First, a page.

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The Ultimate Guide To Your Back Muscle Anatomy

The muscles in and around your back can be an asset or a liability. Strong, pliable, well-oiled muscles allow you to achieve high levels of physical performance, while weak, tight, and knotted muscles contribute to fragility and pain. This guide will teach you specifically which muscles to be aware of to ensure your back is the best pain-free machine it can be.

Back Muscle Anatomy Diagram


1. Why Care About Back Muscle Anatomy?

Only you can answer the why behind being knowledgeable about back muscle anatomy, but here are reasons I have found in my time coaching the subject of back muscles and health, ranked in order of importance:

  1. Back Pain Relief
  2. Improved Training
  3. Health/Wellness Professional

If you are in the pain relief camp, learning the following muscles and pain patterns may be extremely liberating for you. Pain relief is why I started my back muscle anatomy research journey; it is the sole reason I live and train pain-free today.

Another benefit to back muscle anatomy knowledge is improved training. Whether your goal is to get stronger, gain weight, lose weight, improve endurance, or be a better athlete - the last thing you want is your lower back getting in the way. Understanding the following muscles will help improve your physical performance (especially when it comes to core strength) and assist you on the way to your fitness goals.

Lastly, if you are an athletic trainer, massage therapist, or healthcare professional looking to touch up on your back muscle knowledge - this will also benefit you. Follow the links to internal pages that go deeper into each muscle for more information as well.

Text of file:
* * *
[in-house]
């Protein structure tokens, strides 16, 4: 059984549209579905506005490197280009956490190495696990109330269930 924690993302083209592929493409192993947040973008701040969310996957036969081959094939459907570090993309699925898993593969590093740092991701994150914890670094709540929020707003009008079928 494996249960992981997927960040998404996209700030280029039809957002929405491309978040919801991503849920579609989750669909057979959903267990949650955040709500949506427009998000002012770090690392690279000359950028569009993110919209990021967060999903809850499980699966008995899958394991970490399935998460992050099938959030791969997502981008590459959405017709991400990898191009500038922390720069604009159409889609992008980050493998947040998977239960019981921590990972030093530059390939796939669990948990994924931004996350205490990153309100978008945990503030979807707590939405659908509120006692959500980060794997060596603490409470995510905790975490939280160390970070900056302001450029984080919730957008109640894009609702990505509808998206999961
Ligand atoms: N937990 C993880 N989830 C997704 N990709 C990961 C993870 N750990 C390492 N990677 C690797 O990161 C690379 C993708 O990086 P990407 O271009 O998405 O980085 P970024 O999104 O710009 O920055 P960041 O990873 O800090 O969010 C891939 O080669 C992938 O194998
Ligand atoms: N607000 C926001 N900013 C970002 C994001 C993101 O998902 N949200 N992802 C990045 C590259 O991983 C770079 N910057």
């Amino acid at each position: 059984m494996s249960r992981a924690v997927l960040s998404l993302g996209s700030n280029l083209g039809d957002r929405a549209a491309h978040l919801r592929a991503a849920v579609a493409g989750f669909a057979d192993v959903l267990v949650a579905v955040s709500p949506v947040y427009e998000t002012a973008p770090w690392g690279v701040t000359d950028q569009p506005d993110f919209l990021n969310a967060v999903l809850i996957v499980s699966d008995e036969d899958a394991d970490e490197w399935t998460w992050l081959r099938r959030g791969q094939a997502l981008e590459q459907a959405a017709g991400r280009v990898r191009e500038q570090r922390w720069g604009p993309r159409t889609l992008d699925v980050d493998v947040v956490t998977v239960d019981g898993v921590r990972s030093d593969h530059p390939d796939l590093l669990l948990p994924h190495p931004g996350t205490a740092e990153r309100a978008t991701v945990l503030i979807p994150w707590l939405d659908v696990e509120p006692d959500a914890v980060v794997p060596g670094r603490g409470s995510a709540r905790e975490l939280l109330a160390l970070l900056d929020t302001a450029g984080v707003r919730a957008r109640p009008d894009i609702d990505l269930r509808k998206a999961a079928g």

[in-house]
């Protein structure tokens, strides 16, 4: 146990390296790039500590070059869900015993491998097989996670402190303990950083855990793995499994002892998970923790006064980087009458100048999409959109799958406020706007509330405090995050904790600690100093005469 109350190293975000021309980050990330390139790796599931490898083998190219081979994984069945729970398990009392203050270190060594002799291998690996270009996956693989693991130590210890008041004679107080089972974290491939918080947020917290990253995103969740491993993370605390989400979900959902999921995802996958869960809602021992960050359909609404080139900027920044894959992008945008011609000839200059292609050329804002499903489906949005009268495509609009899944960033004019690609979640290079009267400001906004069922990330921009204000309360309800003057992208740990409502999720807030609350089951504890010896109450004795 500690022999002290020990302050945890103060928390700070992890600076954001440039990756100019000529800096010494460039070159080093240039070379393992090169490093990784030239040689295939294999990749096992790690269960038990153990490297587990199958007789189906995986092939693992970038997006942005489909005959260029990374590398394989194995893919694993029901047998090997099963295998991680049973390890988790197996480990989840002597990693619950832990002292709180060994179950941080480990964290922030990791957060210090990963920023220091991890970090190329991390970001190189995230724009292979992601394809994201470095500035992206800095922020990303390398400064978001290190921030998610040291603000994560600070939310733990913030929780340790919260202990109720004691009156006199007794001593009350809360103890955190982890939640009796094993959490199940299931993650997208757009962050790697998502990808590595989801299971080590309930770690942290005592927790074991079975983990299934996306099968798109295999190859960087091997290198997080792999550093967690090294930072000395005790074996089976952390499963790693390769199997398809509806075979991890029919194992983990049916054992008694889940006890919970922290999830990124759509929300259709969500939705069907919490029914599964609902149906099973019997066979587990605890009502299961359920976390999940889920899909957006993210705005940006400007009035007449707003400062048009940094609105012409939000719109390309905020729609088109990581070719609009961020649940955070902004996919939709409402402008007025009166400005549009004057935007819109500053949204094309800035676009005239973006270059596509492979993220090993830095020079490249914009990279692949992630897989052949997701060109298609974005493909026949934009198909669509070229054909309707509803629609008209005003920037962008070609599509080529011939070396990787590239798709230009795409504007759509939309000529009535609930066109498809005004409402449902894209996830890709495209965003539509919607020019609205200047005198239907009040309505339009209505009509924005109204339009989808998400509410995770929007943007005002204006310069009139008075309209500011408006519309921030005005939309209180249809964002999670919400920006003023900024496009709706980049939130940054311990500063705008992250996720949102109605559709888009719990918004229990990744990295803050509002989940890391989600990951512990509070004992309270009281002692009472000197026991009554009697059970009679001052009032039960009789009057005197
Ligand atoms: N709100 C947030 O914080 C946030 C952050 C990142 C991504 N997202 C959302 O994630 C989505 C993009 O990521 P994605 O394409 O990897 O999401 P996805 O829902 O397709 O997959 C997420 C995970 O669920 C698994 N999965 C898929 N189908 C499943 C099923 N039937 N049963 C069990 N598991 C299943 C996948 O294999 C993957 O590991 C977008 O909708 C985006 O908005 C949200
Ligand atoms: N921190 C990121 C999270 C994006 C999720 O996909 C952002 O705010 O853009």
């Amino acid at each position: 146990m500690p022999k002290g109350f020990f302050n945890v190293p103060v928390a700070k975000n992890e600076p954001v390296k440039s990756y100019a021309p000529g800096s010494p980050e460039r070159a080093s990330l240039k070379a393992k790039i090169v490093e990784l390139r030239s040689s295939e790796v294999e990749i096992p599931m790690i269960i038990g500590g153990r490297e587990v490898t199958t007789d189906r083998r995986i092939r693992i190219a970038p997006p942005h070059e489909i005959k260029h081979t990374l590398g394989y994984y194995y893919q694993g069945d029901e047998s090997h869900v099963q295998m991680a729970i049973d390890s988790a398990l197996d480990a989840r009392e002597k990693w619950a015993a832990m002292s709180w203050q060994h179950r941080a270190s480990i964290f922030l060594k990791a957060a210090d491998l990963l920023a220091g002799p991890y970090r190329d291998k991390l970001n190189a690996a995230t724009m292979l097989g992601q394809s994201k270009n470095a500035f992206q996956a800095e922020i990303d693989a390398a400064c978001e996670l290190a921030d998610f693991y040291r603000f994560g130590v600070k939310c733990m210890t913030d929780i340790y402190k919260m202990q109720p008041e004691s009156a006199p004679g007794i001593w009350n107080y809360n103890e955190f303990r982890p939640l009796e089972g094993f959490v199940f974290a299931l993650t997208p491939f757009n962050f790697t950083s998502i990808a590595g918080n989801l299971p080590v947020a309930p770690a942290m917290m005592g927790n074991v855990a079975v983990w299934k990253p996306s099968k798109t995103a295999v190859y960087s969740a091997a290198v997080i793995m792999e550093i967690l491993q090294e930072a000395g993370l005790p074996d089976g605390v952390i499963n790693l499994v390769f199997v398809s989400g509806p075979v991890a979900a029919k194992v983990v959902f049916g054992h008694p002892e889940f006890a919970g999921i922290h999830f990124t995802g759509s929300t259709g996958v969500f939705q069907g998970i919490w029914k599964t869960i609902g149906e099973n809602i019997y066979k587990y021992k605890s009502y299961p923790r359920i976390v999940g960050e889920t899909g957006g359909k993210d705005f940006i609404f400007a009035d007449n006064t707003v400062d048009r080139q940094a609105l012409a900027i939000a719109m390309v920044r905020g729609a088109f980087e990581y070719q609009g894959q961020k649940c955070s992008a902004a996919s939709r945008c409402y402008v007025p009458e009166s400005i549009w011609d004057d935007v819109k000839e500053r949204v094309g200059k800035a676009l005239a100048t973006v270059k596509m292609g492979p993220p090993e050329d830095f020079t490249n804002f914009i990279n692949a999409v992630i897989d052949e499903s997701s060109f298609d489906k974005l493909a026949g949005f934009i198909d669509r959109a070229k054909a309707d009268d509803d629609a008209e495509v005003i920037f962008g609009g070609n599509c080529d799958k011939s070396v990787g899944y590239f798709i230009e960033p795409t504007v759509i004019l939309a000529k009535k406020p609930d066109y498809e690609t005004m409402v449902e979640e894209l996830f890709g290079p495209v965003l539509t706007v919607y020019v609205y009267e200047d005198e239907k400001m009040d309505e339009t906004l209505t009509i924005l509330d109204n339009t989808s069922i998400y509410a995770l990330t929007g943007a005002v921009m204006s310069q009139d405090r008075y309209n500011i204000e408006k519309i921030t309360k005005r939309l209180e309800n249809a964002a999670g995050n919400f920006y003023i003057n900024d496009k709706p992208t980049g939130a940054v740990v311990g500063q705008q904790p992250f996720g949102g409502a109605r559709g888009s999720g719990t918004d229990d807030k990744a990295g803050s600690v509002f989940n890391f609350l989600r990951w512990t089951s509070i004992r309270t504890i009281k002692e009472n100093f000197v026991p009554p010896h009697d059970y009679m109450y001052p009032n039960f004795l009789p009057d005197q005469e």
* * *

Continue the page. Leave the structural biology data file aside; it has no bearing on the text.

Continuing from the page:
2. Back Muscle Anatomy Mastery: The Muscles

There are 6 muscles that I am going to cover. It may surprise you that many of the muscles do not live in the lower back specifically, but rather connect to around the lower back or pelvis. Do not leave any piece of the back muscle puzzle out - especially if you are in the pain relief camp.

Yes, there are more than 6 muscles that connect to the back and play a part in a healthy, functional back. However, the following muscles are what I have found to be the most potent and crucial. Some muscles will be more important for your case than others, so make sure to take each into account!

2.1 Quadratus Lumborum (QL)

Quadratus Lumborum Muscle

QL Muscle

We are starting with a hot one. The Quadratus Lumborum, or the "QL" muscle for short, can quite literally make or break your lower back health.

Anatomy: The QL is a deep, 4-sided muscle that lies along both sides of the lumbar spine. It connects from the top of the hip (Iliac Crest) to the bottom of the ribcage (12th rib) and along the lumbar vertebrae [1].

Function: The QL muscle functions primarily in side bending and spinal stability. When you bend sideways, one QL muscle lengthens while the other contracts. When you lift a heavy object, carry an uneven load, or stand on your feet all day - the QL muscle works to keep your lower back strong, sturdy, and neutral.

Pain Pattern: Quadratus Lumborum can cause a ton of lower back pain when it is left tight and weak. The pain pattern caused by Quadratus Lumborum trigger points can be felt directly in the lower back, the tailbone, and/or the outer gluteal muscles.

Muscle Optimization: The key to carrying a well-oiled QL muscle as an asset is deep tissue massage and strengthening. An effective deep tissue massage (or a QL release tool) will eliminate the QL of its trigger points and constant tension while building strength and endurance through movements such as the side plank and suitcase carry builds sheer lower back resilience.

2.2 Gluteus Medius/Minimus

Gluteus Minimus Muscle Anatomy Gluteus Medius Muscle Anatomy

Gluteus Minimus (left/top) and Gluteus Medius (right/bottom) Muscles

Gluteus Medius and Gluteus Minimus are upper buttock muscles that lie on top of each other. In my opinion, these are hands down the two most overlooked and pain-wreaking muscles in the human body.

Anatomy: Gluteus Medius and Gluteus Minimus lie in the upper buttock region and connect from the pelvis to the femur. Visually these are the highest part of your butt muscles [1].

Function: Gluteus Medius and Minimus function in hip abduction, as well as pelvic stability while on one leg. To feel these muscles contract, swing one leg out to the side or feel for the active spot when you stand on one leg.